Exhibit: Pittsburgh Neuropsychiatric Society—A Glimpse at the Local History

This year marks the 100th anniversary of the founding of the Pittsburgh Neurological Society, later renamed the Pittsburgh Neuropsychiatric Society. An exhibit in Falk Library’s lobby celebrates this event with displays of the first four Minutes Books covering the years 1912-62.

The first 50 years of the Society’s existence began at a meeting in May 1912, with a gathering of nine physicians in Dr. Samuel Ayers home. Dr. Ayers was appointed president along with Dr. Edward E. Mayer as secretary. The meetings were very informal during the first two years. Members met at each other homes and had no dues to pay. The minutes were written afterward by Dr. George T. Wright, when he became secretary in 1914.

Over the years, the Society attracted an eclectic group of professionals including neurologists, psychiatrists, psychoanalysts, and neurosurgeons. Meetings were held at St. Francis Hospital, Allegheny General Hospital, Mayview State Hospital, the Pittsburgh Academy of Medicine, and several other locations. A group of 30-35 active members attended the monthly meetings. With the breadth of specialties, the Society served a formative role in the development of neurology and psychiatry in the Western Pennsylvania.

The fourth Minute Book ends with events celebrating Society’s 50th anniversary. It describes a series of five very successful special scientific programs organized between October 1961 and April 1962 in Scaife Hall. Each of the special meetings drew 200-400 guests. The papers presented during the celebration year were published as “Vistas in Neurosurgery” (University of Pittsburgh Press, 1964) and became a part of the permanent record illustrating the Pittsburgh Neuropsychiatric Society’s history.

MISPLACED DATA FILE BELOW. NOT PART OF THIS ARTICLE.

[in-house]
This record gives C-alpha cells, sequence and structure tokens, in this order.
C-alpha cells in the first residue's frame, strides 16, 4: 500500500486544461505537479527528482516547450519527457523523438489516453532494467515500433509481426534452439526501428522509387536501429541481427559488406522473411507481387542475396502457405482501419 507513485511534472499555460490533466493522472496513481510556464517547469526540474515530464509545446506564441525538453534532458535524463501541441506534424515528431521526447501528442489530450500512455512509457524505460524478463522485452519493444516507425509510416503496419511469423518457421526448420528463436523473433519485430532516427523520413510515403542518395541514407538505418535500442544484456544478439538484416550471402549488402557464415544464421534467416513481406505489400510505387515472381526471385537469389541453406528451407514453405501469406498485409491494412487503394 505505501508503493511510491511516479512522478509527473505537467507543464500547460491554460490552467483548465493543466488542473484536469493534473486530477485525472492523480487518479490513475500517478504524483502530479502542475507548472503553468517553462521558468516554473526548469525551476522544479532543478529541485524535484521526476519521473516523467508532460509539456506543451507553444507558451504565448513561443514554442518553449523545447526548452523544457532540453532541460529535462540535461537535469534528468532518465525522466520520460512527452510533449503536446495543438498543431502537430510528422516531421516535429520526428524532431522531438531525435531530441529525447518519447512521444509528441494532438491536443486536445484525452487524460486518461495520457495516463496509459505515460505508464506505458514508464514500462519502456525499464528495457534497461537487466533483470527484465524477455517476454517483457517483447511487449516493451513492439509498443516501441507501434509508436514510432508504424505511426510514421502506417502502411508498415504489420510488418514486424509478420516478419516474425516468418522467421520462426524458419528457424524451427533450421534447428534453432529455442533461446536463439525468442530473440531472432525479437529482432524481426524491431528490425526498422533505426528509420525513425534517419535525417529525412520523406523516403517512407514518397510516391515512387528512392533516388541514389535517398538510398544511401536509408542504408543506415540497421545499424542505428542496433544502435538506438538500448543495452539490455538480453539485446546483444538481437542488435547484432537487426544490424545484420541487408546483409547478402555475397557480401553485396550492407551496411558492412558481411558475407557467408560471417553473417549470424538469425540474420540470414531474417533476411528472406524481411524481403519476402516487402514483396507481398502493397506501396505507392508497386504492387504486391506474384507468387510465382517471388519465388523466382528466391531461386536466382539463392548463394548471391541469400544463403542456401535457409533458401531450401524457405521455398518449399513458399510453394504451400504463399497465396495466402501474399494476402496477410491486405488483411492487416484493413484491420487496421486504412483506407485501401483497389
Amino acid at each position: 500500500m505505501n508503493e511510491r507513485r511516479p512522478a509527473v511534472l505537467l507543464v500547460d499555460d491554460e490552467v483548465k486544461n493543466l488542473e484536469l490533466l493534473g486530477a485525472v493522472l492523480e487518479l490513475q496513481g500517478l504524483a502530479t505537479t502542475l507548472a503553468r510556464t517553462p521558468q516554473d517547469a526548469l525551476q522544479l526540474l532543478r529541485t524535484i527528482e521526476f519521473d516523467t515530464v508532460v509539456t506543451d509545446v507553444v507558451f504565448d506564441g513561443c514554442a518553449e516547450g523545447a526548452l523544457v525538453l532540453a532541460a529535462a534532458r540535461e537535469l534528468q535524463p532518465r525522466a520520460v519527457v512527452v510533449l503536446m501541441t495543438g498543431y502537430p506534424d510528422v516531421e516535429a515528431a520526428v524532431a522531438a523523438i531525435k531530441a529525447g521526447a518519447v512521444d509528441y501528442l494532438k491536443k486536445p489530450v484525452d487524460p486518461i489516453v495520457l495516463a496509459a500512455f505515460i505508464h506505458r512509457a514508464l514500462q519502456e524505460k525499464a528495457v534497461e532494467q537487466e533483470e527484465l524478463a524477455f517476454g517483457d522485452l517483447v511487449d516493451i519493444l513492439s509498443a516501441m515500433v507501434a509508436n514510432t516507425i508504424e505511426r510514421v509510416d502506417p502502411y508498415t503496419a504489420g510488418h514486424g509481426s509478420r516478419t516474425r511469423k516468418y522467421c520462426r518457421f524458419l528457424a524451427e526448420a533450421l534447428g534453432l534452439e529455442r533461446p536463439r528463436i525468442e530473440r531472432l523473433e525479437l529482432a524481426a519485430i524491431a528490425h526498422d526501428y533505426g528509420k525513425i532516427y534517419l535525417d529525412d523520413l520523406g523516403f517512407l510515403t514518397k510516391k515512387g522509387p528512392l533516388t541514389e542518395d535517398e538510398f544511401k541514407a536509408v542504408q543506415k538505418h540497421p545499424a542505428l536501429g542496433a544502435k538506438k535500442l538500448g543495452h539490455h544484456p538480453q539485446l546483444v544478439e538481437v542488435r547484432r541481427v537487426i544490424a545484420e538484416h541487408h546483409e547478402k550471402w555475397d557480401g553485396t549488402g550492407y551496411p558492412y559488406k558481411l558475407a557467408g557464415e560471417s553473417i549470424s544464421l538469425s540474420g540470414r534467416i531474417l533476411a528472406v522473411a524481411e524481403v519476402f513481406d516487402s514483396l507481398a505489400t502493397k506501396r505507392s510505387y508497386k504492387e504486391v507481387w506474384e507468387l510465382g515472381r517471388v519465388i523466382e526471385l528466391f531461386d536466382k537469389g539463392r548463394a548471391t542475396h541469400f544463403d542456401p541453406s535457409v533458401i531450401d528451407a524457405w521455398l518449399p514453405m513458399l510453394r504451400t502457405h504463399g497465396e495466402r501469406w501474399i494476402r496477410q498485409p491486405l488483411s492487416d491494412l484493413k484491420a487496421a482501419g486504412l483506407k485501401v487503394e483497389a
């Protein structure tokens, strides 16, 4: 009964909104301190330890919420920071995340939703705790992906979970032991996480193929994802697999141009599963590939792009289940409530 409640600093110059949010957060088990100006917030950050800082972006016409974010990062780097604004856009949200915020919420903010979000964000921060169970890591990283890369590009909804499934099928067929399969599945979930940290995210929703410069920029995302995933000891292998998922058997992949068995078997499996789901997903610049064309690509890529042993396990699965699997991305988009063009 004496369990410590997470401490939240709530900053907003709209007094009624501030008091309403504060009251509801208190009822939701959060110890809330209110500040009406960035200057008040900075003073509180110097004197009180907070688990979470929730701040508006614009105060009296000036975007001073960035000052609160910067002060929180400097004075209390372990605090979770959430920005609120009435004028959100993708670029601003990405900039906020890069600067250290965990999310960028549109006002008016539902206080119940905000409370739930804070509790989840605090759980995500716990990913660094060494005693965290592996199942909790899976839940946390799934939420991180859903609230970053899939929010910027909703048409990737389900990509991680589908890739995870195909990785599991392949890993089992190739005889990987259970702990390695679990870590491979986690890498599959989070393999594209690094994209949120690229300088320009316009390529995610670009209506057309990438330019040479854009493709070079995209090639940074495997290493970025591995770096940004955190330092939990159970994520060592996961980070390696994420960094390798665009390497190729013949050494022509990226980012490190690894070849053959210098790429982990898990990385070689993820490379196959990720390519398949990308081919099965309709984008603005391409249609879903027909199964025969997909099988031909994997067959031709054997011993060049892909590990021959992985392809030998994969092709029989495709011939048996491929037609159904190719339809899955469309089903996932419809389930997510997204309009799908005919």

The rest of the story is shrouded in mystery. What happened to this successful group of enthusiasts? The second half of the last Minute Book is empty. All attempts to trace any references to the society have failed. The officers elected for 1962-63 were: Henry W. Brosin (president), Robert J. Shoemaker (vice president), William E. Lebeau (secretary/treasurer), and Robert Love Baker (reporter). Perhaps the fifth Minute Book is still somewhere among their private papers. If you can shed a light on the mysterious silence of resources, please contact Falk Library at 412-383-9773 or e-mail gosia@pitt.edu.

The Pittsburgh Neuropsychiatric Society exhibit is open to the public during regular library hours.

~ Gosia Fort